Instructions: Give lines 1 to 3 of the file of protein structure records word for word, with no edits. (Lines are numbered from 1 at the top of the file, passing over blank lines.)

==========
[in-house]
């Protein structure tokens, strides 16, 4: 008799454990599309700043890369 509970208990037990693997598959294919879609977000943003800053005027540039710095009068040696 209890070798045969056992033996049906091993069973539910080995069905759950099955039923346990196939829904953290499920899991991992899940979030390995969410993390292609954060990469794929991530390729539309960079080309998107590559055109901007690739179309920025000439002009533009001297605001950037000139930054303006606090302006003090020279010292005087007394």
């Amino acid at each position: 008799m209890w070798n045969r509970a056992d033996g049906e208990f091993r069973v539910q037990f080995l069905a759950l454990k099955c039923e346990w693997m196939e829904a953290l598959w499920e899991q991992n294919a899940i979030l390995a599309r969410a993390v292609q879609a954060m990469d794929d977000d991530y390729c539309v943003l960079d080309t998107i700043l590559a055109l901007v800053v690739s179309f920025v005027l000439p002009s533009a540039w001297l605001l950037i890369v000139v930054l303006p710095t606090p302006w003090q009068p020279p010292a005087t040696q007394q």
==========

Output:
[in-house]
């Protein structure tokens, strides 16, 4: 008799454990599309700043890369 509970208990037990693997598959294919879609977000943003800053005027540039710095009068040696 209890070798045969056992033996049906091993069973539910080995069905759950099955039923346990196939829904953290499920899991991992899940979030390995969410993390292609954060990469794929991530390729539309960079080309998107590559055109901007690739179309920025000439002009533009001297605001950037000139930054303006606090302006003090020279010292005087007394």
């Amino acid at each position: 008799m209890w070798n045969r509970a056992d033996g049906e208990f091993r069973v539910q037990f080995l069905a759950l454990k099955c039923e346990w693997m196939e829904a953290l598959w499920e899991q991992n294919a899940i979030l390995a599309r969410a993390v292609q879609a954060m990469d794929d977000d991530y390729c539309v943003l960079d080309t998107i700043l590559a055109l901007v800053v690739s179309f920025v005027l000439p002009s533009a540039w001297l605001l950037i890369v000139v930054l303006p710095t606090p302006w003090q009068p020279p010292a005087t040696q007394q």